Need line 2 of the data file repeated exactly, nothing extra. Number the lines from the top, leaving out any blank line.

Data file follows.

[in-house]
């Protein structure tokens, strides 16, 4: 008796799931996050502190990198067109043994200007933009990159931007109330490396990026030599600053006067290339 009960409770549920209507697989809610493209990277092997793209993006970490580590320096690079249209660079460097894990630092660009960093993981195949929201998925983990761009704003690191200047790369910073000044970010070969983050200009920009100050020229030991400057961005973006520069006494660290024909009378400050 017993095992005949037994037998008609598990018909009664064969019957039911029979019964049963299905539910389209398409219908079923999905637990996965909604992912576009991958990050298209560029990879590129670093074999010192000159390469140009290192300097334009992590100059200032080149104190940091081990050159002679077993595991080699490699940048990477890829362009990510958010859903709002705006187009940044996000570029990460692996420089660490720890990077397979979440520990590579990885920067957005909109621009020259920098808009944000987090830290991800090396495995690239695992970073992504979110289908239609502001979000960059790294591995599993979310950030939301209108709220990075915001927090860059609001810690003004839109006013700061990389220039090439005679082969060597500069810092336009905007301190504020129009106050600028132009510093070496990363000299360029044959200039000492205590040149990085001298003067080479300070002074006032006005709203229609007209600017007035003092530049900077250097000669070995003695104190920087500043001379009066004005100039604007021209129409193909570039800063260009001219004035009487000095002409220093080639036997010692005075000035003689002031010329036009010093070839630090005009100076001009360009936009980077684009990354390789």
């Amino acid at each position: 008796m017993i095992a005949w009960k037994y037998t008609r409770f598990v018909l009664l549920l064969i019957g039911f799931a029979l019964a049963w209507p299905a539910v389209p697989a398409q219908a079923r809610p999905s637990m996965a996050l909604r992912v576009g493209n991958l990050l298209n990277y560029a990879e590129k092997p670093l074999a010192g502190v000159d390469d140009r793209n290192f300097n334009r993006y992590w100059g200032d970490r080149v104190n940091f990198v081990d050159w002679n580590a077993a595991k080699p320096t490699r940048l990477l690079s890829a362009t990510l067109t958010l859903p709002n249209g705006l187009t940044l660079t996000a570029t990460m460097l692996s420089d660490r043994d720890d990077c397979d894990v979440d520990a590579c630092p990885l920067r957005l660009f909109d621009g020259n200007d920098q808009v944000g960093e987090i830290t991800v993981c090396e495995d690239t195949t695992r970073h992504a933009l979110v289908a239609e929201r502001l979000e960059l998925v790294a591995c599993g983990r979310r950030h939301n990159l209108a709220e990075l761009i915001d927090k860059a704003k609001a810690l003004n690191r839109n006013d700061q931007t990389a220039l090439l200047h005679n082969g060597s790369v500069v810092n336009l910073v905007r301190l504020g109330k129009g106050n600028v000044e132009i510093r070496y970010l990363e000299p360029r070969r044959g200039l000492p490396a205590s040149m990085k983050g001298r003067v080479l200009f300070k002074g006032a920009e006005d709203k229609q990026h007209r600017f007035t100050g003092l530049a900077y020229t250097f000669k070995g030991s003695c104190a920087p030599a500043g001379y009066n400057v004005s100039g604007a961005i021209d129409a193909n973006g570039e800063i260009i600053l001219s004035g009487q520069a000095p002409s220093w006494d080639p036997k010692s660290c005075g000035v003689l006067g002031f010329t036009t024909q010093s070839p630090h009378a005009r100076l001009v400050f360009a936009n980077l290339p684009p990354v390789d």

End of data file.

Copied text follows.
């Protein structure tokens, strides 16, 4: 008796799931996050502190990198067109043994200007933009990159931007109330490396990026030599600053006067290339 009960409770549920209507697989809610493209990277092997793209993006970490580590320096690079249209660079460097894990630092660009960093993981195949929201998925983990761009704003690191200047790369910073000044970010070969983050200009920009100050020229030991400057961005973006520069006494660290024909009378400050 017993095992005949037994037998008609598990018909009664064969019957039911029979019964049963299905539910389209398409219908079923999905637990996965909604992912576009991958990050298209560029990879590129670093074999010192000159390469140009290192300097334009992590100059200032080149104190940091081990050159002679077993595991080699490699940048990477890829362009990510958010859903709002705006187009940044996000570029990460692996420089660490720890990077397979979440520990590579990885920067957005909109621009020259920098808009944000987090830290991800090396495995690239695992970073992504979110289908239609502001979000960059790294591995599993979310950030939301209108709220990075915001927090860059609001810690003004839109006013700061990389220039090439005679082969060597500069810092336009905007301190504020129009106050600028132009510093070496990363000299360029044959200039000492205590040149990085001298003067080479300070002074006032006005709203229609007209600017007035003092530049900077250097000669070995003695104190920087500043001379009066004005100039604007021209129409193909570039800063260009001219004035009487000095002409220093080639036997010692005075000035003689002031010329036009010093070839630090005009100076001009360009936009980077684009990354390789």